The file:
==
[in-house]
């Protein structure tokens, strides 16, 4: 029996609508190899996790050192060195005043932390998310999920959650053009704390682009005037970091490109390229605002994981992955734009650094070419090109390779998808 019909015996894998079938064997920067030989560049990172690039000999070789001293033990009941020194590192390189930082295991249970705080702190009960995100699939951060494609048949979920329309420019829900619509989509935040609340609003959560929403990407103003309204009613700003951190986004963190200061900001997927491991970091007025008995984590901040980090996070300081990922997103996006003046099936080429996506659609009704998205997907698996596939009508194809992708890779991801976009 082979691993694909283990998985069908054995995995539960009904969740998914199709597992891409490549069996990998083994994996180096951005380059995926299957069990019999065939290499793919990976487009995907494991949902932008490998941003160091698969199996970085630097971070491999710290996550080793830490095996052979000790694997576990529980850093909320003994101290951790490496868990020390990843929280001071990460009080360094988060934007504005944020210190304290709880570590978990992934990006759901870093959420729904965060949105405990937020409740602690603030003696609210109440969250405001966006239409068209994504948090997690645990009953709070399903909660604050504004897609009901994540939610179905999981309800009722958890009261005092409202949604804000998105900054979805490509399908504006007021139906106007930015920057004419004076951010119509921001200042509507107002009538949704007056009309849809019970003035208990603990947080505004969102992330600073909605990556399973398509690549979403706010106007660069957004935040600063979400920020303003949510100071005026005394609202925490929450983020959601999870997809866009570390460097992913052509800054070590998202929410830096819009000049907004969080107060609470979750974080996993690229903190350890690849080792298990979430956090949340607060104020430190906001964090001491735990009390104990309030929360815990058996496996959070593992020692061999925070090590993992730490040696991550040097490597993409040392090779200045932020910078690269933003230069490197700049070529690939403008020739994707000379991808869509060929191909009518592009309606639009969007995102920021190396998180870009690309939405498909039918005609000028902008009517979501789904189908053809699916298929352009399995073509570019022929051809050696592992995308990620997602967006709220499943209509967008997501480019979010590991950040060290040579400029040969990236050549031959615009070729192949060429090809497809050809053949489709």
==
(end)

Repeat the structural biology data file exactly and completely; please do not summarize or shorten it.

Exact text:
[in-house]
């Protein structure tokens, strides 16, 4: 029996609508190899996790050192060195005043932390998310999920959650053009704390682009005037970091490109390229605002994981992955734009650094070419090109390779998808 019909015996894998079938064997920067030989560049990172690039000999070789001293033990009941020194590192390189930082295991249970705080702190009960995100699939951060494609048949979920329309420019829900619509989509935040609340609003959560929403990407103003309204009613700003951190986004963190200061900001997927491991970091007025008995984590901040980090996070300081990922997103996006003046099936080429996506659609009704998205997907698996596939009508194809992708890779991801976009 082979691993694909283990998985069908054995995995539960009904969740998914199709597992891409490549069996990998083994994996180096951005380059995926299957069990019999065939290499793919990976487009995907494991949902932008490998941003160091698969199996970085630097971070491999710290996550080793830490095996052979000790694997576990529980850093909320003994101290951790490496868990020390990843929280001071990460009080360094988060934007504005944020210190304290709880570590978990992934990006759901870093959420729904965060949105405990937020409740602690603030003696609210109440969250405001966006239409068209994504948090997690645990009953709070399903909660604050504004897609009901994540939610179905999981309800009722958890009261005092409202949604804000998105900054979805490509399908504006007021139906106007930015920057004419004076951010119509921001200042509507107002009538949704007056009309849809019970003035208990603990947080505004969102992330600073909605990556399973398509690549979403706010106007660069957004935040600063979400920020303003949510100071005026005394609202925490929450983020959601999870997809866009570390460097992913052509800054070590998202929410830096819009000049907004969080107060609470979750974080996993690229903190350890690849080792298990979430956090949340607060104020430190906001964090001491735990009390104990309030929360815990058996496996959070593992020692061999925070090590993992730490040696991550040097490597993409040392090779200045932020910078690269933003230069490197700049070529690939403008020739994707000379991808869509060929191909009518592009309606639009969007995102920021190396998180870009690309939405498909039918005609000028902008009517979501789904189908053809699916298929352009399995073509570019022929051809050696592992995308990620997602967006709220499943209509967008997501480019979010590991950040060290040579400029040969990236050549031959615009070729192949060429090809497809050809053949489709």